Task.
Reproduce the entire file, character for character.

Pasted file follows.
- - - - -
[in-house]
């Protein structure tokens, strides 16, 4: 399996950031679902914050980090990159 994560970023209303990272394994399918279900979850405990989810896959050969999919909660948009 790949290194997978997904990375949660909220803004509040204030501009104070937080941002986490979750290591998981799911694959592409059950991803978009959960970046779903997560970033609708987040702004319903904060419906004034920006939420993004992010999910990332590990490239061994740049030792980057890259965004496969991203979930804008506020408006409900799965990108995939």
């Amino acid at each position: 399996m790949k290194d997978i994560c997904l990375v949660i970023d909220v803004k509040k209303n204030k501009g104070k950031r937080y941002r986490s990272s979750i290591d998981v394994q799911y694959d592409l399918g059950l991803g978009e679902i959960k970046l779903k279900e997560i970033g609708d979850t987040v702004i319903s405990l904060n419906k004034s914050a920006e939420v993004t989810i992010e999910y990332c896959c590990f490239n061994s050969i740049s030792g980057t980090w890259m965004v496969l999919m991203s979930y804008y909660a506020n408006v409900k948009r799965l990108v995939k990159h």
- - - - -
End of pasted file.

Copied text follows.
[in-house]
């Protein structure tokens, strides 16, 4: 399996950031679902914050980090990159 994560970023209303990272394994399918279900979850405990989810896959050969999919909660948009 790949290194997978997904990375949660909220803004509040204030501009104070937080941002986490979750290591998981799911694959592409059950991803978009959960970046779903997560970033609708987040702004319903904060419906004034920006939420993004992010999910990332590990490239061994740049030792980057890259965004496969991203979930804008506020408006409900799965990108995939």
């Amino acid at each position: 399996m790949k290194d997978i994560c997904l990375v949660i970023d909220v803004k509040k209303n204030k501009g104070k950031r937080y941002r986490s990272s979750i290591d998981v394994q799911y694959d592409l399918g059950l991803g978009e679902i959960k970046l779903k279900e997560i970033g609708d979850t987040v702004i319903s405990l904060n419906k004034s914050a920006e939420v993004t989810i992010e999910y990332c896959c590990f490239n061994s050969i740049s030792g980057t980090w890259m965004v496969l999919m991203s979930y804008y909660a506020n408006v409900k948009r799965l990108v995939k990159h």